Ever have a boss that was a great story teller and really seemed like they cared about their people? This person says all the right things, is the center of attention and seems “bigger than life”. They are often the loudest ones in the room and have everyone’s ear. Is this person also a bad leader? Worse yet, are they a bad leader who doesn’t know it? I’ve seen this before. Being a leader is more than having an outgoing personality. It’s the ability to influence people and groups towards expected ends. Read on about true leadership.
Don’t get me wrong, communication is an essential part of developing people and leading them toward common goals. It is not the end all, however.
True leadership takes;
1. Integrity. – Very simply, doing what you say and following through. Empty promises and hasty speech will erode credibility.
2. Understanding the goal. – You can’t lead the team to the promised land, if you don’t know where you’re going. Focusing on details that don’t add value wastes resources.
3. Knowing your people and their strengths. – Just because you know all about a person’s family and what they did last summer, doesn’t mean you are equipped with a working knowledge of this person’s abilities.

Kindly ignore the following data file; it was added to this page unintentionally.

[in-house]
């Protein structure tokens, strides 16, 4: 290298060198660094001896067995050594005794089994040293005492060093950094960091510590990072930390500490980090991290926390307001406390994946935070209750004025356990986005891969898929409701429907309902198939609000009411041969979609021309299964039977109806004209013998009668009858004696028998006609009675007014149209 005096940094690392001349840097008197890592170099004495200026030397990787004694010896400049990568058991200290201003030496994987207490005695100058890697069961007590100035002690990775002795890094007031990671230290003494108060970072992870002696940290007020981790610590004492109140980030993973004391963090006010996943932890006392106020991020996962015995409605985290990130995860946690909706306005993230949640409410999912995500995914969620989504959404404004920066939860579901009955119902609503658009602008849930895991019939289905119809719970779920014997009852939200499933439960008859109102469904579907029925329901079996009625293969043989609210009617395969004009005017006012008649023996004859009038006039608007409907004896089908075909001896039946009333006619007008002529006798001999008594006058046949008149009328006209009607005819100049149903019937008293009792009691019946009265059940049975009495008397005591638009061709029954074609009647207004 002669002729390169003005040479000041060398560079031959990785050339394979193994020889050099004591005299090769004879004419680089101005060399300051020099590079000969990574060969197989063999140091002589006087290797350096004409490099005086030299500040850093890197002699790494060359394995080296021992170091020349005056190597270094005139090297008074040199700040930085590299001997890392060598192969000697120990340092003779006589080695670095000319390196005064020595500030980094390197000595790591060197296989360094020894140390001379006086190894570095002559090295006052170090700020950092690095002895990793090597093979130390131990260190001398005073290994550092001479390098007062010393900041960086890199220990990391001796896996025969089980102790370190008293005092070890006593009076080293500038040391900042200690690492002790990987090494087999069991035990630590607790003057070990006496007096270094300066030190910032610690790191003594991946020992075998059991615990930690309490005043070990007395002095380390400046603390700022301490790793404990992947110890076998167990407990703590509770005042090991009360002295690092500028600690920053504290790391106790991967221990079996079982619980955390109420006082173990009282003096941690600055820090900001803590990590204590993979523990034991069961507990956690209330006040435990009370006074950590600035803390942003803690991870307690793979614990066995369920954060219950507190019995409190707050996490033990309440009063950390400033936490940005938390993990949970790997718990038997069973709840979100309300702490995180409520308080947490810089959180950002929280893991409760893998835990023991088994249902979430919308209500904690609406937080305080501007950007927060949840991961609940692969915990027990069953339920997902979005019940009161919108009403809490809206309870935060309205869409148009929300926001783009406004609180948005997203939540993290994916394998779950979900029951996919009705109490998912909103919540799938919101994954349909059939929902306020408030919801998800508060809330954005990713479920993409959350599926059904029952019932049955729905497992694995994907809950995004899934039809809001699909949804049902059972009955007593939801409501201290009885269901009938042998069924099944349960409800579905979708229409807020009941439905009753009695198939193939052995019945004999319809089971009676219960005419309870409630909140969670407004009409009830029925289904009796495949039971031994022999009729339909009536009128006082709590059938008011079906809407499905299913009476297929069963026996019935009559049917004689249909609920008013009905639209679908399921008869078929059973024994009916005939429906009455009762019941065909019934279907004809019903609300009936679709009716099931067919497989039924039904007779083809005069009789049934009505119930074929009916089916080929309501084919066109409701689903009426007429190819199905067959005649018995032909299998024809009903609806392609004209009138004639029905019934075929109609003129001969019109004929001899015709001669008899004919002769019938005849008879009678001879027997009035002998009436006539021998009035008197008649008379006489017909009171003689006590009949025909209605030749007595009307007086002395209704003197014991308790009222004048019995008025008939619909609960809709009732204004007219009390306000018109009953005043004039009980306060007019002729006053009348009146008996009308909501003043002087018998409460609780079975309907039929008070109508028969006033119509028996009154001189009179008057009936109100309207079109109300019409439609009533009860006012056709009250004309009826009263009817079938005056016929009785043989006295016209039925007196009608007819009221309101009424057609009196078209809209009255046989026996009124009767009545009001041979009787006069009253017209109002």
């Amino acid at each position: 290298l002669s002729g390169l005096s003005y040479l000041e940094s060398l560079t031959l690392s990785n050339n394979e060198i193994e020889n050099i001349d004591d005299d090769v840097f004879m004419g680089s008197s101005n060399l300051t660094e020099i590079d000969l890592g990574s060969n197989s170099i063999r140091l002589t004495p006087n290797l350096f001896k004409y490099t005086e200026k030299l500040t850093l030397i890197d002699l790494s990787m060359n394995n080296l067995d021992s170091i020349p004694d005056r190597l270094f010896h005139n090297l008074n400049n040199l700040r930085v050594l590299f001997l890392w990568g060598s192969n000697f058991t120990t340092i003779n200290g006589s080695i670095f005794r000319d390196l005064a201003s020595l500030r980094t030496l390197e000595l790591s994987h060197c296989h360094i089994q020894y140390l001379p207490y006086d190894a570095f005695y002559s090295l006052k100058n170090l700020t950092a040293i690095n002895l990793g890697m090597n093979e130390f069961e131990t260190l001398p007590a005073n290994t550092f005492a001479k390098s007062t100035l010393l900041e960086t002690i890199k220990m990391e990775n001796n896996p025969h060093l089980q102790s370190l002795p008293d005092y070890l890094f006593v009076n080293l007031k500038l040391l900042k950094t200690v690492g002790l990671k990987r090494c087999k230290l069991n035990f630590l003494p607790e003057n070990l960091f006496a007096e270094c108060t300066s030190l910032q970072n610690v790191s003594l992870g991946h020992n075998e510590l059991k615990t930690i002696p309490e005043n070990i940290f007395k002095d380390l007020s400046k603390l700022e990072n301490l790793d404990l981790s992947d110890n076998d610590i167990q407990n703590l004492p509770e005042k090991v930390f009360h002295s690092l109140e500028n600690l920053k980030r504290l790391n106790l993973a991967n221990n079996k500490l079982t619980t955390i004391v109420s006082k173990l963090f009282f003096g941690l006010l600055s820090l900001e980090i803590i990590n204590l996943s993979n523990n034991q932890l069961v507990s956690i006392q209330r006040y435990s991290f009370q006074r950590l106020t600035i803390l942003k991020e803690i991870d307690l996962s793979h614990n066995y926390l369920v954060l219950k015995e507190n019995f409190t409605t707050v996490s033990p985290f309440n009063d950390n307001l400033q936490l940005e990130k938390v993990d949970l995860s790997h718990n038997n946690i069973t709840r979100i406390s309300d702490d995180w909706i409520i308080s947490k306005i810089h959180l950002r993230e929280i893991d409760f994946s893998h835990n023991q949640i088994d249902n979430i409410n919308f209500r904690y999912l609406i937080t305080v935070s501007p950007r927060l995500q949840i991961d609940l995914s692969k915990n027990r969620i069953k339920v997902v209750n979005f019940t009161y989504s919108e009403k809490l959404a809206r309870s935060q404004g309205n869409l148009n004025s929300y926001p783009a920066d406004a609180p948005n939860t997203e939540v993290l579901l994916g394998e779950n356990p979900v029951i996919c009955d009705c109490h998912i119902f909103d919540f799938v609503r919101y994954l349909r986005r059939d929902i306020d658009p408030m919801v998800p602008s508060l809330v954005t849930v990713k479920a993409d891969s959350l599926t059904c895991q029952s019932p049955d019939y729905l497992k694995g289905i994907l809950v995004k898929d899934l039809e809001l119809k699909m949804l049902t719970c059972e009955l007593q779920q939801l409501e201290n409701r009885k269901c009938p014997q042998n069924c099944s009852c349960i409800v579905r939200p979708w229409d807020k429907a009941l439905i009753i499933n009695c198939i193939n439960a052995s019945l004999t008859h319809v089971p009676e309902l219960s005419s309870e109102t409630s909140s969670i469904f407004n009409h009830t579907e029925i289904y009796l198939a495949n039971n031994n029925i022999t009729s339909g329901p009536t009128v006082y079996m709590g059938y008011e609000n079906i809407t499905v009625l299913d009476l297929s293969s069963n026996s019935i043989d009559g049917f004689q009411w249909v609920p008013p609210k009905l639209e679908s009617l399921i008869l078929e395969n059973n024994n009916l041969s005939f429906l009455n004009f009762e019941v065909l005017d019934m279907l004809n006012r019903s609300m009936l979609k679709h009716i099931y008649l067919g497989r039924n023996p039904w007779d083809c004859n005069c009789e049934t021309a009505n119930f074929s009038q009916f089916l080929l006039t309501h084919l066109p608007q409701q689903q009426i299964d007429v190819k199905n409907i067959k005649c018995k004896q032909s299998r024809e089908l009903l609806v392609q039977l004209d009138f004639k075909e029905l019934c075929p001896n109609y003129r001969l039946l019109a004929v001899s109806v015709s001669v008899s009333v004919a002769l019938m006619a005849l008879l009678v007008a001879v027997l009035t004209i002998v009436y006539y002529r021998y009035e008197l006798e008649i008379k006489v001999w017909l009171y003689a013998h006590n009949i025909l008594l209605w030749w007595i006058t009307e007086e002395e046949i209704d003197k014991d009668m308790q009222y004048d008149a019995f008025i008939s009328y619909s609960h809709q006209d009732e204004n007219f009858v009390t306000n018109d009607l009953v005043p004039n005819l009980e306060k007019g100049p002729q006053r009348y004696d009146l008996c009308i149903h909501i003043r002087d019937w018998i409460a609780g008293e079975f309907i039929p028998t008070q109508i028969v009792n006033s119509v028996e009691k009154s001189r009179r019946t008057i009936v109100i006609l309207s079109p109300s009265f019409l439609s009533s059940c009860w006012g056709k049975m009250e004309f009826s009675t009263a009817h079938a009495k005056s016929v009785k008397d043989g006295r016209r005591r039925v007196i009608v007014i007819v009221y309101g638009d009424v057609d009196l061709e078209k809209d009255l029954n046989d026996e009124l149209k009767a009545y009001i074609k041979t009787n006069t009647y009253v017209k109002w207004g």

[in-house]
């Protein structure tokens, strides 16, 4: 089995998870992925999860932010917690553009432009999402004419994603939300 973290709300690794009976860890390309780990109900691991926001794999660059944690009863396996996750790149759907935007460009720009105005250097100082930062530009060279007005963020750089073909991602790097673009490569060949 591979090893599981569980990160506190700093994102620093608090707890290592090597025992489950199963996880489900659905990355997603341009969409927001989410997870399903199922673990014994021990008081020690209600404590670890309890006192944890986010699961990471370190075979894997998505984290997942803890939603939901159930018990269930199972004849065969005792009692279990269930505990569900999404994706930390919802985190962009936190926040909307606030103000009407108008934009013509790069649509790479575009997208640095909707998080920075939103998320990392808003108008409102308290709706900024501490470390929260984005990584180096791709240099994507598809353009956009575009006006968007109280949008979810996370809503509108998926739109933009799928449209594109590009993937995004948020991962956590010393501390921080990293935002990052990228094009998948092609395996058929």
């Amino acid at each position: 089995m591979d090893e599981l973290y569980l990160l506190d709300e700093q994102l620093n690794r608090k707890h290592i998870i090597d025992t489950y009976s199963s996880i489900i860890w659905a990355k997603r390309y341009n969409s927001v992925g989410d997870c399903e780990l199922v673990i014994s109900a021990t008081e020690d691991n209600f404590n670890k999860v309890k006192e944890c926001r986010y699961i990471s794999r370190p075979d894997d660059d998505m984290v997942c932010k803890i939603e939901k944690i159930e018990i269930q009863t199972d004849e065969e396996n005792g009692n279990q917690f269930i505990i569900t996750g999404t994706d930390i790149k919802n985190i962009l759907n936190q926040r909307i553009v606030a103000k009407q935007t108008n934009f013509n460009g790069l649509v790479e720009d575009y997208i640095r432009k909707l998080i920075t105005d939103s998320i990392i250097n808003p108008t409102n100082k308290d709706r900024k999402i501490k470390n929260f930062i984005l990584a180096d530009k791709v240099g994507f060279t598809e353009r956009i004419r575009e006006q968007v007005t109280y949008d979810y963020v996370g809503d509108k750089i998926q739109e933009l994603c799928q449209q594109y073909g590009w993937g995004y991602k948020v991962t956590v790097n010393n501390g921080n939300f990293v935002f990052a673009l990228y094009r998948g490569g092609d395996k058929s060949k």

4. Understanding how to harness strengths for the good of the collective. – How can you place people in the best position possible, if you don’t know their strengths and how to influence them? Good leaders educate themselves on various motivational techniques and then apply what they’ve learned.
5. Understanding the obstacles and gaps to success. – Having a sixth sense about internal and external stressors is key for a successful leader. A person may think that striking up semi-related conversations or stories about past successes can help the team. Often when a person does this, it comes off as self promotion and does not help the current issue.
6. Consistency and Patience. – Success worth having takes time. There is no quick fix or quick answer. People who are great conversationalist often try to solve problems with one liners.
7. Knowing when to take a back seat. – There’s a certain type of person who likes to be the center of attention. This person will have a hard time understanding servant leadership.
We all love great storytellers and even more, we all love genuinely great people who make us feel good. But don’t let the smooth taste fool you. Be aware of your surroundings. We can learn so much about good leadership from good leaders, but we can learn even more from bad ones.